Poor old November. It attracts such a bad press at times, given that on the face of it there is so little to recommend it by. Darkness wraps itself increasingly round each end of the day, the weather cools and deteriorates rapidly, gloom and fog descend oppressively and the leaves that so recently painted a pageant of autumn glory across the landscape now lie in a mucky slush. It’s little wonder that our ancient forebears, having brought in the last harvest and celebrated the end of the old year, saw this as a natural time of rest; there’s nothing but winter ahead, after all. I have to confess that after all the busyness and brightness of previous months, when a November day brings howling gales and lashing rain, I am happy to stay in the warmth of the house and turn my attention to cooking and crafting, studying, reading, making music . . . and yet, I can’t bring myself to write the month off completely when there is still so much to embrace and enjoy.
For starters, October’s unusually mild and calm weather means the leaves are still very much on the trees and the main fall is yet to come; certainly, a more turbulent trend this week has brought a ripple of restlessness and more in the way of leaf dance, but it’s far from the sort of blast that that can strip the trees to bare bones overnight. The local countryside, heavily cloaked in deciduous woodland, is still full and beautiful and it’s a joy to be out and about wandering along the lanes from home, albeit at my current frustrating snail’s pace. Sunshine and warmth are wonderful but I’m not a fair weather walker, so I was encouraged to read a newspaper article this week extolling the virtues of walking in bad weather and all the benefits to physical and mental health that it can bring. I would most definitely agree, although with the caveat that setting off in dangerously high winds, thunderstorms or blizzards wouldn’t be anyone’s best idea! It’s so easy to find excuses not to venture out in bad weather and to hunker down in our ‘caves’ instead but I know that even a short walk in wind or rain, fog or frost will always make me feel better. It’s a great way to boost Vitamin D and immunity levels which are so important at this time of year and to release the endorphins that make us feel good ~ plus I always think there’s something incredibly life-affirming and smile-inducing about being outdoors and getting wet or wind-blown (or maybe I’m just a crazy woman?). Good clothes are key and one of the best things I ever bought was a a pair of waterproof trousers, light enough to fold into a deep coat pocket or rucksack and roomy enough to pull on over my trousers without being unduly baggy. I’ve had them for over 20 years now and they are still going strong, keeping me dry as dry on even the wettest of days. I’ve blown the cobwebs off my warm winter waterproof coat this week and dug out a woolly hat and gloves to keep me snug when the temperature starts to nip, so I’m all set. Let November do its worst . . .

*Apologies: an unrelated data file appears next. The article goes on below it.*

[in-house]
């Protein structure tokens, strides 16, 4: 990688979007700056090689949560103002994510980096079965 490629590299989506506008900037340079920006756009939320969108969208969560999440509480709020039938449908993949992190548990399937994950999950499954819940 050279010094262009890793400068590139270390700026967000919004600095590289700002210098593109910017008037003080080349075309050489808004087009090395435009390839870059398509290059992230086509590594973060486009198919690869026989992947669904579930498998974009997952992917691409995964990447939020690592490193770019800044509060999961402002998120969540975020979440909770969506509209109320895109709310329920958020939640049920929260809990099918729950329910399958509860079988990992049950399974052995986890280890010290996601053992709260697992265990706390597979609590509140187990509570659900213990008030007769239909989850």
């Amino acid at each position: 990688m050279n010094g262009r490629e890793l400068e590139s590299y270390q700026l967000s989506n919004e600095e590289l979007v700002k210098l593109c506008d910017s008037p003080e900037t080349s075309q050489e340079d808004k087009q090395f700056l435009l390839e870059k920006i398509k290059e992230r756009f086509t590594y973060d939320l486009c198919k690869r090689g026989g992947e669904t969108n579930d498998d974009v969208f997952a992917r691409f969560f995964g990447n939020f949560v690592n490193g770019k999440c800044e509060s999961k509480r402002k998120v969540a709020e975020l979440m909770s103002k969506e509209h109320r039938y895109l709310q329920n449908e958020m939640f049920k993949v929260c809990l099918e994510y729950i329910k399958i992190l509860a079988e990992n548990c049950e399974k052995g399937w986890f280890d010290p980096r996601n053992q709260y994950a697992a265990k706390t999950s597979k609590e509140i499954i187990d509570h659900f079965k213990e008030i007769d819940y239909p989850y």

I love my walking boots but I’m in a somewhat embarrassing situation that they and my wellies are the only waterproof winter boots I have at the moment. For 99% of the time that worries me not one jot as they are all I need but on the rare occasion I have to be semi-civilised somewhere, it leaves me with a bit of a problem. Six years ago, I bought a pair of green ankle boots which turned out to be the most comfortable footwear I’d ever owned; I practically lived in them and literally wore them to death. Earlier this year, in very wet weather, they simultaneously fell to pieces, leaving me with two soggy socks and a pair of boots beyond resuscitation by even the most talented of cobblers. On our recent UK trip, I called in at the Welsh country store where I bought them on the admittedly slim off-chance they were still available; no such luck ~ the manufacturer no longer makes that design ~ but it wasn’t the lack of replacement boots that left me feeling hollow. It was the 21st of October. We were greeted in the shop foyer by a life-sized model of Father Christmas and a large tree decorated in coloured fairy lights and in order to reach the footwear department, we had to pass aisles of Christmas items ~ mostly of the plastic, sparkly tat kind ~ and shelves piled high with over-packaged tiny amounts of festive foods at extortionate prices, the whole place heaving with eager shoppers. Regular readers will know that I am not exactly the world’s greatest fan of Christmas and its ingrained consumerism so a rant at some point in the year is inevitable, but for me this situation really took the (overpriced) biscuit. Outside, nature was putting on a dazzling display: it was blissfully mild, the sky was blue and the sun was illuminating the landscape in a bright fire of seasonal beauty, the sort of stunning day that makes me glad to be alive and desperate to be outdoors. Yet, looking around at the other customers all piling their baskets high with purchases, I wondered if we were the only ones to have noticed. I know and accept that we’re all different, and that shopping and Christmas both bring much pleasure to many people; it’s not for me to preach and indeed, I agree with author Isabel Losada that as an environmentalist, it’s better to ditch the soapbox and focus on making meaningful changes to my own life in an optimistic and joyful way rather than being a crabby, outspoken critic. My point here is the degree of sadness I felt that the accumulation of so much artificial ‘stuff’ for an occasion over two months away was taking obvious precedence over the seasonal gifts of the moment. You might not agree (and that’s fine) but I think it’s a terrible shame.